JS:  Well remember, Derek—it’s not like I’m offending the Mafia or the Colombian drug cartels. These are just a pack of narcissistic litteratteurs. What can they possibly do? Sic the Power Puff Girls on me?

DB: Yes, but Joe—we right-wing types are already at a severe disadvantage in the poetry world.  Why make things more difficult? 

JS: Derek, it isn’t going to get any better by our being polite and deferential to these scum. They count on that to maintain their hegemony. Look—it’s not just a question of gonzo leftist posturing by the usual suspects like Quincy Lehr. Jerks of that sort are predictable. You also have to remember that a great many people in the poetry world are wilting flowers. They are psychological basket-cases: emotionally needy, high-strung, vulnerable, damaged, and grossly hypersensitive. They cry easily, they have panic attacks, they react viscerally, and they are frequently on meds. Dealing with them is as exasperating as dealing with autistic children, or the severely neurotic.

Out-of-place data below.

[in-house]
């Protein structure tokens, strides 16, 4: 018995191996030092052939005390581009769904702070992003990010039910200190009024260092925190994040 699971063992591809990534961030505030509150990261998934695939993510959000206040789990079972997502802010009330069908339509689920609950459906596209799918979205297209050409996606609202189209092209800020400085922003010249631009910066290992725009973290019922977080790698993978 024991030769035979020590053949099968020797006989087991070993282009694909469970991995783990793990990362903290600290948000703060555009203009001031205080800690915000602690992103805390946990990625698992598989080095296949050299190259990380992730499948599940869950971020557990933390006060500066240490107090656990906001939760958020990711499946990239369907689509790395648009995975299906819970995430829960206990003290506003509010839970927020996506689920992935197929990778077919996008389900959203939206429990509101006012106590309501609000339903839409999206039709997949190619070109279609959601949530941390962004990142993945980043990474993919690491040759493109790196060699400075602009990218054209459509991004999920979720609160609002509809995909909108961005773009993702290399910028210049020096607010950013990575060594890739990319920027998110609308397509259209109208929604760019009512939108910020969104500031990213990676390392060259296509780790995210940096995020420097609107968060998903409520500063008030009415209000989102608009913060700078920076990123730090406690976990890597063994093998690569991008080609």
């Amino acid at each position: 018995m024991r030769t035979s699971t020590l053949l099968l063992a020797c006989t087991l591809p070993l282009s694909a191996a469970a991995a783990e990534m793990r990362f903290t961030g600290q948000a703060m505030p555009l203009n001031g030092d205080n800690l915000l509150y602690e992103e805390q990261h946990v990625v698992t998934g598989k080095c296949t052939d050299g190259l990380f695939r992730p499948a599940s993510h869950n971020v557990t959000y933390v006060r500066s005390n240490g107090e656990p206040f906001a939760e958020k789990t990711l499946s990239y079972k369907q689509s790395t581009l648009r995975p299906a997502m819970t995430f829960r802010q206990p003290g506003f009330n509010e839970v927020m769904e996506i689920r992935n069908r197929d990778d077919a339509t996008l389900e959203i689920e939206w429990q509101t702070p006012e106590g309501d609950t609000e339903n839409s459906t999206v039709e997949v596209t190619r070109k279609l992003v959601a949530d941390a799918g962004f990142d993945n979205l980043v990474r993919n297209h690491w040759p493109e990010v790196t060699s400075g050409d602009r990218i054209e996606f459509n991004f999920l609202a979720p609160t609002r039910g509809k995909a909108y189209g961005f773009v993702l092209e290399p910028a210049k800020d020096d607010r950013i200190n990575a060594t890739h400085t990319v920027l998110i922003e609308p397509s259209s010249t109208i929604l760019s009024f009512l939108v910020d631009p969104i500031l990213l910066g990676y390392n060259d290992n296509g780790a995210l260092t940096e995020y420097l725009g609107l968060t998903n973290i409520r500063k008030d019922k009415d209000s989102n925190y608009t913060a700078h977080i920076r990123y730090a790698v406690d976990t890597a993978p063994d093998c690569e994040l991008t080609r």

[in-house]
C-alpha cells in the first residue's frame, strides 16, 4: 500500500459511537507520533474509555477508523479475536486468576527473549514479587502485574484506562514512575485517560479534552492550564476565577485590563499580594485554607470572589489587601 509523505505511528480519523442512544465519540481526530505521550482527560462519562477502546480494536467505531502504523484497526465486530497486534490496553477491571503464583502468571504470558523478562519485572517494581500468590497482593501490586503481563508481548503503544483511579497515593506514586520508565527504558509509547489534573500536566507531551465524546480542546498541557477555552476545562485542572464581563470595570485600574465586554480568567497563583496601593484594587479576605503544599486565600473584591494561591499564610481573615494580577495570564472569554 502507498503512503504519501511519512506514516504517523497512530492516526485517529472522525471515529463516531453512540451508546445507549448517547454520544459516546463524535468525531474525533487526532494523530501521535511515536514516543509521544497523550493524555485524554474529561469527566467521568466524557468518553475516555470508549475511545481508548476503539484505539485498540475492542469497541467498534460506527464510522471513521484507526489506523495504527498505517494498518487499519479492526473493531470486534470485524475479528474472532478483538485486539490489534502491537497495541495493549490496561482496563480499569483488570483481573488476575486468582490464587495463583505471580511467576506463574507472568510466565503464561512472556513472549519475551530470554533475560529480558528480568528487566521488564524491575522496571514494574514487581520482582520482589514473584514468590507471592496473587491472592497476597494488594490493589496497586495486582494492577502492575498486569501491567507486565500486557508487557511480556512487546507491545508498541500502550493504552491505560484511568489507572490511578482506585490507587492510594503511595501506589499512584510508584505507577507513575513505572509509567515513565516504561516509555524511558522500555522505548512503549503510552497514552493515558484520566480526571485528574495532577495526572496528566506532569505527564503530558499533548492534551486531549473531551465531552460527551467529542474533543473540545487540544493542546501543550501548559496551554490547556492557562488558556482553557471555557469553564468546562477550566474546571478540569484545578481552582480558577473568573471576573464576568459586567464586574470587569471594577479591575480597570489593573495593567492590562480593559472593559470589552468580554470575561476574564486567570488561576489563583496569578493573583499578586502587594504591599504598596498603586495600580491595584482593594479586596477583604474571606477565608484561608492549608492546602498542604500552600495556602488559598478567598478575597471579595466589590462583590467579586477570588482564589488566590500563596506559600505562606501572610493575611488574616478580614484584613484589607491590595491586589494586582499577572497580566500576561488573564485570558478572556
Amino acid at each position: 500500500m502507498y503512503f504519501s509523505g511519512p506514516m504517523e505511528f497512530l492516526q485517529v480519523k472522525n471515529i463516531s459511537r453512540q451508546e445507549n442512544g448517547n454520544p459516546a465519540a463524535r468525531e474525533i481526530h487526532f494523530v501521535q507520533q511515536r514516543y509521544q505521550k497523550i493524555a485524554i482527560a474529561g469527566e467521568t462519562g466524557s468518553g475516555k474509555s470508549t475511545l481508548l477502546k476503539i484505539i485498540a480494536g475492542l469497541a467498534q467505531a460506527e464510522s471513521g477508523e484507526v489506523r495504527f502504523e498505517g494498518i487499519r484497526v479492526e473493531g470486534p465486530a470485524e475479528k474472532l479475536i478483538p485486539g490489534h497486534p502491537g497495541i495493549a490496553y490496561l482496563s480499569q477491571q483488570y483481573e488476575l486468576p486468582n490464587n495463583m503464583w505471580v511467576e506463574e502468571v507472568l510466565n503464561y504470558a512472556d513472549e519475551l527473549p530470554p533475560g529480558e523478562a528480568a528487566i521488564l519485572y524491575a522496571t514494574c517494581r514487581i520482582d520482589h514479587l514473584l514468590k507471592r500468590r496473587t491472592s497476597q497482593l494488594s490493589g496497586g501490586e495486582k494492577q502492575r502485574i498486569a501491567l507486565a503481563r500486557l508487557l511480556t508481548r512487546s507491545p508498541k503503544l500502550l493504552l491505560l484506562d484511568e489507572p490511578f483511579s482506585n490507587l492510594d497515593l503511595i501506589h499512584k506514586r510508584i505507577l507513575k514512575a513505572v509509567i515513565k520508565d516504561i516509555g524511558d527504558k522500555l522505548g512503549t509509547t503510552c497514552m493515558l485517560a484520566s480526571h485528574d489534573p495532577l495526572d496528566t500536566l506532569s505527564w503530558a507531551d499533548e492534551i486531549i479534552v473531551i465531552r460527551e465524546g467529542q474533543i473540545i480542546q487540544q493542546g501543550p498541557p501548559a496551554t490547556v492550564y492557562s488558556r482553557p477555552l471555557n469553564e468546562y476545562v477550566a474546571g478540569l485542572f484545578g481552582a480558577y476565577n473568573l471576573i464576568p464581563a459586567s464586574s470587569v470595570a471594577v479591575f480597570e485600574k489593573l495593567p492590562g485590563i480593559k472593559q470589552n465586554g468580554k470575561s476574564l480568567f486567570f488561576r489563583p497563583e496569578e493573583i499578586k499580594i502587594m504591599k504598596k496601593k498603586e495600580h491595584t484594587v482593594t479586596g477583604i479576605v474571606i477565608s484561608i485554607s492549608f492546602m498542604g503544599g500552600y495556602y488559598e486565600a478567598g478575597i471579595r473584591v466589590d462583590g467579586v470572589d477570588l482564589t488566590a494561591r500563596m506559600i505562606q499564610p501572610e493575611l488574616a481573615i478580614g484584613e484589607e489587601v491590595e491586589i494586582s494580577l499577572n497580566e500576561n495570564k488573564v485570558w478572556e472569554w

DB: So are you saying that there is no way to avoid getting on the bad side of these folks?

JS: In the case of the overt left-liberal bigots, that’s correct. In the case of the wilting flowers, after a while I simply grew tired of tiptoeing around their fragile sensibilities. I decided to bring out a poetry magazine that would be as robust as a Marine boot camp. No pathetic whining, no self-pity, no complex mooning over “relationships,” no embarrassing confessional drivel. Also, there would be nothing trendy. The magazine would be unapologetically impersonal and tough.

DB: Are you saying that there won’t be any poetry of personal emotion or self-revelation in TRINACRIA?

JS: No, I don’t mean that. We have published poems of deeply felt and genuine emotion. What I do mean is that I will not let the magazine become a catch-basin for the kind of sniffling, feeling-oriented mawkishness that disfigures poetry today.

DB: Isn’t that also genuine emotion?